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Texas AG Ken Paxton Tried To Get Disaster Relief Money Taken Away From Own State
What a guy.
So we just found out something fun. If by "fun," you mean dumb and horrifying.
Back in May, when CARES Act funds were being doled out by the feds, indicted Texas Attorney General Ken Paxton wrote a letter to Trump Treasury Secretary Steve Mnuchin about the money that would be going to state and local governments in Texas.
Now, upon seeing that a state AG reached out to Treasury about money going to his state, it would be reasonable to presume that he was trying to get more money for his state and his constituents.
But "reasonable" is not a word anyone has ever used to describe Ken Paxton.
Absolutely astoundingly, the Texas Attorney General wrote to the US Department of the Treasury to request money be taken away from the biggest, most populous county in his state.
But wait, it gets better.
Paxton's reason for wanting money to be taken away from his own constituents? He was mad that Harris County (where Houston is located) was trying to make it easier for people to vote during the pandemic.
This is one of those things that is SO FUCKING STUPID AND INSANE that if it weren't 2020, I almost wouldn't believe it was happening. These guys are really just trying their best to be cartoon villains — and Ken Paxton sees himself in a starring role.
What is it, asshole day?
Ken Paxton has had a busy year! When he's not out committing a whole bunch of crimes (allegedly) or challenging Sidney Powell for the dumbest coup-attempt lawsuit , he has been trying to make it harder for people to vote.
So, in May, Paxton penned this adorable letter to Treasury overlord Mnuchin to whine about Harris County trying to make voting easier and asked him to "seek return of any amounts improperly spent on efforts to promote illegal mail-in voting."
Predictably, the letter is almost as dumb as Ken Paxton himself.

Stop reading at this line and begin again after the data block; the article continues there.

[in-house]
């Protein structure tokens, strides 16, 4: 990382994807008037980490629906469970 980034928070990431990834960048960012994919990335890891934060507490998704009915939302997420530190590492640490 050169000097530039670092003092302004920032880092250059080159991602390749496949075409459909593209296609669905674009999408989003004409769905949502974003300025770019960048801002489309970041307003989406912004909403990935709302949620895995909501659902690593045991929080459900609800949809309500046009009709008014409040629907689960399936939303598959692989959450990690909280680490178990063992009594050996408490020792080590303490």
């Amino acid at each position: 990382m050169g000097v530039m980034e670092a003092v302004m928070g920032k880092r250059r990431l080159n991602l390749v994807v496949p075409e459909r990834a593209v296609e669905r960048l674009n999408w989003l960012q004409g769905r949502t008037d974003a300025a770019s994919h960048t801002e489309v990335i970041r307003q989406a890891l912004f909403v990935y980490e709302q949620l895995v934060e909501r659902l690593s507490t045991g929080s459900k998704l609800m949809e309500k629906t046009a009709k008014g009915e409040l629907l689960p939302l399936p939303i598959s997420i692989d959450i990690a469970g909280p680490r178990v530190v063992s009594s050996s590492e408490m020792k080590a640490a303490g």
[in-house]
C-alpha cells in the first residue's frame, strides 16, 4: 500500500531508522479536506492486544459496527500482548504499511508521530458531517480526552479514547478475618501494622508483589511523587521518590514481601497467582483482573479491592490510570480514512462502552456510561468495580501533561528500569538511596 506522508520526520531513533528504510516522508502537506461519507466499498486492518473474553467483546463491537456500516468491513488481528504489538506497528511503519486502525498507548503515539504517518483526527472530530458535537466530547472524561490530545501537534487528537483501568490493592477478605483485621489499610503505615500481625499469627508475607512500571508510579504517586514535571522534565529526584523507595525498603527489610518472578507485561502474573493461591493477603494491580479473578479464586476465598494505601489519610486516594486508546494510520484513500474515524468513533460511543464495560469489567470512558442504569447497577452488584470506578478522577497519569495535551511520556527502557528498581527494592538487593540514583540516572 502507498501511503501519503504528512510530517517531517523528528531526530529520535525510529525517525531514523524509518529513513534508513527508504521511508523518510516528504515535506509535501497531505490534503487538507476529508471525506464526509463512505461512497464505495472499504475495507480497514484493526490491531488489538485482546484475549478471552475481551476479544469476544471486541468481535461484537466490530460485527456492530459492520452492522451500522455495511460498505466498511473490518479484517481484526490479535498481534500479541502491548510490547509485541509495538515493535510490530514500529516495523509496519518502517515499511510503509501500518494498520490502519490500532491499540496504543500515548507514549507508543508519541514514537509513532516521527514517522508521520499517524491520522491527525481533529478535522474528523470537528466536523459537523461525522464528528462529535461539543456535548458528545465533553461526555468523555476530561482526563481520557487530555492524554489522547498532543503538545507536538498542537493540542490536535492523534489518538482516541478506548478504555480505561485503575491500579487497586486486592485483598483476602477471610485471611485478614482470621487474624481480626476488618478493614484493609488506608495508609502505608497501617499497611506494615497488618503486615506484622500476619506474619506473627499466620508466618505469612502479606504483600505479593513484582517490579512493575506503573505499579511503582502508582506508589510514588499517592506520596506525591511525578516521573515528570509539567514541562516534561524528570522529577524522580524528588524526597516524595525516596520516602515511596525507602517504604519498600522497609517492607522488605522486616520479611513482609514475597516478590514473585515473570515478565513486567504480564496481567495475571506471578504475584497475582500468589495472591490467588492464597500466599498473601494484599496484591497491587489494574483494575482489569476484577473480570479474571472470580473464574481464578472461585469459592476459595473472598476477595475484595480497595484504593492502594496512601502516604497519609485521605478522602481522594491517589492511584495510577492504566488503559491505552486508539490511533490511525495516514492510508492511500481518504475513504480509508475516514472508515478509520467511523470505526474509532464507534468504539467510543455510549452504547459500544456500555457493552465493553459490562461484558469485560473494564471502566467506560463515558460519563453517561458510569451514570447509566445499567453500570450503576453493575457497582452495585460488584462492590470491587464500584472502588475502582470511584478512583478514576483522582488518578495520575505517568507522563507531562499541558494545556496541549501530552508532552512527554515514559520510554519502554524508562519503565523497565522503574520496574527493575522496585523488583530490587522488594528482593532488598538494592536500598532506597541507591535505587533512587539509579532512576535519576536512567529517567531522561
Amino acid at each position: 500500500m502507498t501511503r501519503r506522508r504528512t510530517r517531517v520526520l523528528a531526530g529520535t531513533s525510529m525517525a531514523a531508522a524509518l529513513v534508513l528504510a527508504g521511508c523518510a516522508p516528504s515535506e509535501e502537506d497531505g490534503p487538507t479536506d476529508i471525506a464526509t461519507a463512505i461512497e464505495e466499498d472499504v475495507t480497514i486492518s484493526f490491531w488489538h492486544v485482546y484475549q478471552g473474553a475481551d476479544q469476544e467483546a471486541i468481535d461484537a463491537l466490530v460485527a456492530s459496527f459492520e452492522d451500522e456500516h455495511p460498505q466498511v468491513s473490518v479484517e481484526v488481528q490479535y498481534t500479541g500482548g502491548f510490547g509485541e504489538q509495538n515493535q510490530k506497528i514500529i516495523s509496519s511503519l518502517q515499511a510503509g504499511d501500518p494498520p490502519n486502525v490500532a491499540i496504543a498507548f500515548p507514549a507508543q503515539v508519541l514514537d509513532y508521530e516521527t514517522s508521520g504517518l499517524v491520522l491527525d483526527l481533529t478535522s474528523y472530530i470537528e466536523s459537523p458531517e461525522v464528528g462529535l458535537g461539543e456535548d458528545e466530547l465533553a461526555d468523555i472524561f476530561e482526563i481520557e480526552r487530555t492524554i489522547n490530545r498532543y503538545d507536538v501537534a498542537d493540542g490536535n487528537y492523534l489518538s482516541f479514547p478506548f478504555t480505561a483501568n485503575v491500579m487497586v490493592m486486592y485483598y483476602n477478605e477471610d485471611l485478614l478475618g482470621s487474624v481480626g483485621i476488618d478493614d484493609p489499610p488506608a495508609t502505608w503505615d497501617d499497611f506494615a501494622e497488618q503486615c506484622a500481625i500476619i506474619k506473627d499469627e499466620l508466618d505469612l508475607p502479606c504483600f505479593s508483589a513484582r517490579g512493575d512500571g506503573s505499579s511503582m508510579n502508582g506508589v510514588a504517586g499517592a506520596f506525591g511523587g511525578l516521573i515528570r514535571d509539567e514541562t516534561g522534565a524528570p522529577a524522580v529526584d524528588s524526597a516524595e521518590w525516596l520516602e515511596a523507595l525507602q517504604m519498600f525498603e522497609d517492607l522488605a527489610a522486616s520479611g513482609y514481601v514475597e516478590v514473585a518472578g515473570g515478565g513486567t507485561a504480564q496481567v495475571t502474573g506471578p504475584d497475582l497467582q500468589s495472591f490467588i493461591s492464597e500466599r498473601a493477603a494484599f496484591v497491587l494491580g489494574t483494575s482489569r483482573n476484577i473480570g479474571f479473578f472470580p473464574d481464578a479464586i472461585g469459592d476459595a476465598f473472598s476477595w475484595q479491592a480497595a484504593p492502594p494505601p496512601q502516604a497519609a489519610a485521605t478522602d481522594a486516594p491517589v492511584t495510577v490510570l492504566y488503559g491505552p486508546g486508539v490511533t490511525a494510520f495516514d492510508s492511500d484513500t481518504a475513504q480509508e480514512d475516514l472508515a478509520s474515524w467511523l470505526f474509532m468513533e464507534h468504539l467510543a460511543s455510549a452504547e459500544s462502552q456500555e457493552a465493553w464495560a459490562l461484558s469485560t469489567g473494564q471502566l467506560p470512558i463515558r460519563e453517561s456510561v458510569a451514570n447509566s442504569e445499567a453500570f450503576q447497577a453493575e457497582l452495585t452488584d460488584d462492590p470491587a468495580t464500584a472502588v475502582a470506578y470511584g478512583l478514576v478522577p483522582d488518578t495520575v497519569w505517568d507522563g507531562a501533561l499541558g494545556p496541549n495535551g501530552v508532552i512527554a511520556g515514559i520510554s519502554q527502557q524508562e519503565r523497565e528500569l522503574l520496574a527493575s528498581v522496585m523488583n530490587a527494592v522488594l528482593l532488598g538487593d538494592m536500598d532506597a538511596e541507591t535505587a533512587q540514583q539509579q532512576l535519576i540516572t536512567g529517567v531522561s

"We respectfully ask the Department to scrutinize its award of CARES Act funding to Harris County in light of the County's stated intent to use federal funding in violation of state law, and to the extent possible, seek return of any amounts improperly spend on efforts to promote illegal mail-in voting."
In case you were wondering, we checked, and yes, Ken Paxton IS, in fact, the Attorney General for the entire state of Texas, and not just the people who voted for him.
Despite the fact that there is ZERO EVIDENCE, NONE, that absentee or mail-in ballots result in widespread fraud and actual evidence showing neither Republicans nor Democrats benefit from mail-in voting, Ken Paxton actually claims that, by providing federal disaster relief aid during a pandemic, the Treasury Department is aiding and abetting election fraud.
"Without implementing adequate protections against unlawful abuse of mail-in ballots, the Department could be cast in a position of involuntarily facilitating election fraud."
Harris County spent about $33 million administering the election, with about $24 million coming from CARES Act funding. Most of the money paid for PPE and staffing costs. And it worked! Five days before Election Day, it had already exceeded its entire 2016 turnout. 1.66 million voters cast ballots in Harris County this year, resulting in nearly 70 percent turnout.
Like Harris County Elections Administrator Isabel Longoria said :